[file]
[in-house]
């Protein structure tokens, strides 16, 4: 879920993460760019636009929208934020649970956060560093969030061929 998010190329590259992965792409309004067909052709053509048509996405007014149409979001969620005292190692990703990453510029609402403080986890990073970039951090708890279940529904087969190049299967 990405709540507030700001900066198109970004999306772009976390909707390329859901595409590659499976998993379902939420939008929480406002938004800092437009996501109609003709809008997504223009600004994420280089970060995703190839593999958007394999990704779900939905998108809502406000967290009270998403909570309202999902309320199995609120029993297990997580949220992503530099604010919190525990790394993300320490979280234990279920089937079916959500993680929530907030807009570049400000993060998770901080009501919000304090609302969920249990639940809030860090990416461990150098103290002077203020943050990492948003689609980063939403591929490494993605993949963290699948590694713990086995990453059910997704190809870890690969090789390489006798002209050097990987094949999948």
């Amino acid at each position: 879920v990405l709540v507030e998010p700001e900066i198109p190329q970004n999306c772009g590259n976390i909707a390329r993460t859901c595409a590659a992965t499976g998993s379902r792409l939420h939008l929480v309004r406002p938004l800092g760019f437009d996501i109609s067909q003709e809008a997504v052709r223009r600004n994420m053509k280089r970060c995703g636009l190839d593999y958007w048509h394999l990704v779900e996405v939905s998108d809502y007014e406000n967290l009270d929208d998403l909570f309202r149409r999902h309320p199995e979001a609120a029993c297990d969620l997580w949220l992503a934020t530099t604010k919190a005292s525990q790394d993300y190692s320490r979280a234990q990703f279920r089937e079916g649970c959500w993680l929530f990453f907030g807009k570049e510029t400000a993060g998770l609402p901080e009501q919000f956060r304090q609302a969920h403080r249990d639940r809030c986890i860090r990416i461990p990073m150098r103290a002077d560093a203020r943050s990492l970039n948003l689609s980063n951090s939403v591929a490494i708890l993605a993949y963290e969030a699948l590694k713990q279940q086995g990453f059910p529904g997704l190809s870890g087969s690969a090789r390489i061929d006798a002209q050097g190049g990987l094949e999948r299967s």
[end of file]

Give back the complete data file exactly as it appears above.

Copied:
[in-house]
């Protein structure tokens, strides 16, 4: 879920993460760019636009929208934020649970956060560093969030061929 998010190329590259992965792409309004067909052709053509048509996405007014149409979001969620005292190692990703990453510029609402403080986890990073970039951090708890279940529904087969190049299967 990405709540507030700001900066198109970004999306772009976390909707390329859901595409590659499976998993379902939420939008929480406002938004800092437009996501109609003709809008997504223009600004994420280089970060995703190839593999958007394999990704779900939905998108809502406000967290009270998403909570309202999902309320199995609120029993297990997580949220992503530099604010919190525990790394993300320490979280234990279920089937079916959500993680929530907030807009570049400000993060998770901080009501919000304090609302969920249990639940809030860090990416461990150098103290002077203020943050990492948003689609980063939403591929490494993605993949963290699948590694713990086995990453059910997704190809870890690969090789390489006798002209050097990987094949999948």
């Amino acid at each position: 879920v990405l709540v507030e998010p700001e900066i198109p190329q970004n999306c772009g590259n976390i909707a390329r993460t859901c595409a590659a992965t499976g998993s379902r792409l939420h939008l929480v309004r406002p938004l800092g760019f437009d996501i109609s067909q003709e809008a997504v052709r223009r600004n994420m053509k280089r970060c995703g636009l190839d593999y958007w048509h394999l990704v779900e996405v939905s998108d809502y007014e406000n967290l009270d929208d998403l909570f309202r149409r999902h309320p199995e979001a609120a029993c297990d969620l997580w949220l992503a934020t530099t604010k919190a005292s525990q790394d993300y190692s320490r979280a234990q990703f279920r089937e079916g649970c959500w993680l929530f990453f907030g807009k570049e510029t400000a993060g998770l609402p901080e009501q919000f956060r304090q609302a969920h403080r249990d639940r809030c986890i860090r990416i461990p990073m150098r103290a002077d560093a203020r943050s990492l970039n948003l689609s980063n951090s939403v591929a490494i708890l993605a993949y963290e969030a699948l590694k713990q279940q086995g990453f059910p529904g997704l190809s870890g087969s690969a090789r390489i061929d006798a002209q050097g190049g990987l094949e999948r299967s």